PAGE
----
New Brunswick is the 8th-most populous province of Canada, after Nova Scotia and Saskatchewan. It is one of the three Maritime provinces and shares a maritime border with Nova Scotia to the southeast.
New Brunswick lies in eastern Canada, just below the 49th parallel and generally east of Quebec.
The territory was first named by French settlers located along its coast as L’Acadie after its long thin shape following a local river’s path through the coastal plains (French: “les ardoises” or “platteaux”).
Canada at one time also included what was known as Rupert’s Land. This was a vast territory of northern, untapped wilderness. It represented a third of what is now Canada.
From 1670 to 1870, Rupert’s Land was the exclusive commercial domain of the Hudson’s Bay Company. It was used as the primary trapping grounds of the fur trade for beaver and other animal pelts.
The territory of Ruperts Land was named after Prince Rupert, the first governor of the Hudson’s Bay Company.
A Quick History of New Brunswick
During the 16th century, French explorers first arrived to the area. These explorers began to settle the region in the following century, as a part of the colony of Acadia.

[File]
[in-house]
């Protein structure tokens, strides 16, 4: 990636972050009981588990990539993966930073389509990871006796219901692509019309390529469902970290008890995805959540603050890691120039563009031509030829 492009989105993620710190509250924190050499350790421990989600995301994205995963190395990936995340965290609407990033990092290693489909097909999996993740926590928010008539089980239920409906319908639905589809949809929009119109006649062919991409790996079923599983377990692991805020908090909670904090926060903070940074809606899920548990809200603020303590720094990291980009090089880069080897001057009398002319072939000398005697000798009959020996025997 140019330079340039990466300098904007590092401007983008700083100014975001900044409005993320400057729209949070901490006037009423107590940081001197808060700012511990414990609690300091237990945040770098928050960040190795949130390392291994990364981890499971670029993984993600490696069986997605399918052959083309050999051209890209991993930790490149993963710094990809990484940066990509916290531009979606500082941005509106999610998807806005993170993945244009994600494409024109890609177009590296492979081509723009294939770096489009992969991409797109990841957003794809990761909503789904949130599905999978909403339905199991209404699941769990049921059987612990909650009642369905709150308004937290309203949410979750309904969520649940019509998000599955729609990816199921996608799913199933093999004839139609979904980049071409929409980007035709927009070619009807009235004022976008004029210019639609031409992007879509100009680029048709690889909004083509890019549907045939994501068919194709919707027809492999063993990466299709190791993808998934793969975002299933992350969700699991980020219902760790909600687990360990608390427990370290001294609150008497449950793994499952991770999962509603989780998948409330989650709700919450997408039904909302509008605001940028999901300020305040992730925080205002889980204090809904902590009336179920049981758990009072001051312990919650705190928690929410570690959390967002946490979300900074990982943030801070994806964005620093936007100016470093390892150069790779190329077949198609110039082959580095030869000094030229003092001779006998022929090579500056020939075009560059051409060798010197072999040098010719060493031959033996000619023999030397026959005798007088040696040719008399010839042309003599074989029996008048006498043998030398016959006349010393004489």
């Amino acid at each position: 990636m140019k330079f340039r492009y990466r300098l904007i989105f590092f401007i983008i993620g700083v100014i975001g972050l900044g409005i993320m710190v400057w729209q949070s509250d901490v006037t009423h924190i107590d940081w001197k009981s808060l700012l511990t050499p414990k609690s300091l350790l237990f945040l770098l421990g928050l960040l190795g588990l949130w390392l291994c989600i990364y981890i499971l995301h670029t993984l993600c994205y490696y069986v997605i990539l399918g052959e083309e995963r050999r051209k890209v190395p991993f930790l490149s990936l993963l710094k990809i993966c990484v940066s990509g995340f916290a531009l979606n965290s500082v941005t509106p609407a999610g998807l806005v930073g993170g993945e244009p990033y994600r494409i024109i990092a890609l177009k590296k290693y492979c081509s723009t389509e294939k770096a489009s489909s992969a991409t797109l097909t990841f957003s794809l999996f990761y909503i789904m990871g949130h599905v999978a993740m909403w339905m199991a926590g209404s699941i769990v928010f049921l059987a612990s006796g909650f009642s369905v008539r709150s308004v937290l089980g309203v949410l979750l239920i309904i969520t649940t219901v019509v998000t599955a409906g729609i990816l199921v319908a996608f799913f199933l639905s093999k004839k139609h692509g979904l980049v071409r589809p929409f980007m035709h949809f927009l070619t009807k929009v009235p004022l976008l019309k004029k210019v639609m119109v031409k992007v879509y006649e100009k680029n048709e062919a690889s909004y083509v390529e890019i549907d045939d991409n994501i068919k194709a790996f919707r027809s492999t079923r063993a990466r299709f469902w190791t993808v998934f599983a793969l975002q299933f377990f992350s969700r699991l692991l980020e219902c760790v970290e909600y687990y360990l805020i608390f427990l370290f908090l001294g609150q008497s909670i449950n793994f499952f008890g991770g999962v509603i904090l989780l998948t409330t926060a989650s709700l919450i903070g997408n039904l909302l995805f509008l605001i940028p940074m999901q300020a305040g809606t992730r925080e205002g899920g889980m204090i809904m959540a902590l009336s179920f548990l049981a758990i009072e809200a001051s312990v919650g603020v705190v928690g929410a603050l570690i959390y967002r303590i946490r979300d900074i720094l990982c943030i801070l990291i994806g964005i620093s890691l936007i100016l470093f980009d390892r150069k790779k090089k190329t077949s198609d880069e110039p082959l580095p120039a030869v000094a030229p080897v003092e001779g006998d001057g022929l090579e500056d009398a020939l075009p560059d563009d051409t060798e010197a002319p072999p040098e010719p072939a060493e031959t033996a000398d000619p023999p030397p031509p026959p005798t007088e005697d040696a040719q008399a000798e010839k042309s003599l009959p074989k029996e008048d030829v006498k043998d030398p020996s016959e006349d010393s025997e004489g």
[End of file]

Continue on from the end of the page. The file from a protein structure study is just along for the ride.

This Acadian culture is still present in modern New Brunswick culture.
Acadian refugees started moving into the area by the early 18 century. This was accelerated after the French gave up their claim to Nova Scotia, which happened in 1713.
Prior to this, the First Nations of New Brunswick had occupied the province and surrounding Maritime area for more than 13,000 years. These First Nations tribes would include the Mi’kmaq, Maliseet, and Passamaquoddy.
The Language in New Brunswick
The province is one of two Canadian provinces and territories to have a significant Francophone population. In New Brunswick, more than 31% of the population is French speaking.
It’s interesting to note that New Brunswick is the only fully bilingual province in Canada.
The majority of New Brunswickers speak either English or French as their first official language.
This is the highest percentage of bilingual speakers among the Canadian provinces and territories.
Life in New Brunswick
The province’s major urban centres include Moncton, Fredericton, Dieppe and Bathurst.
New Brunswick has low unemployment (looking for a job in Moncton?). The province has a resource-based economy that depends largely on forestry, mining, and fishing.
Other smaller industries like tourism, agriculture, small-scale manufacturing, and a growing service sector provide a necessary balance and diversity.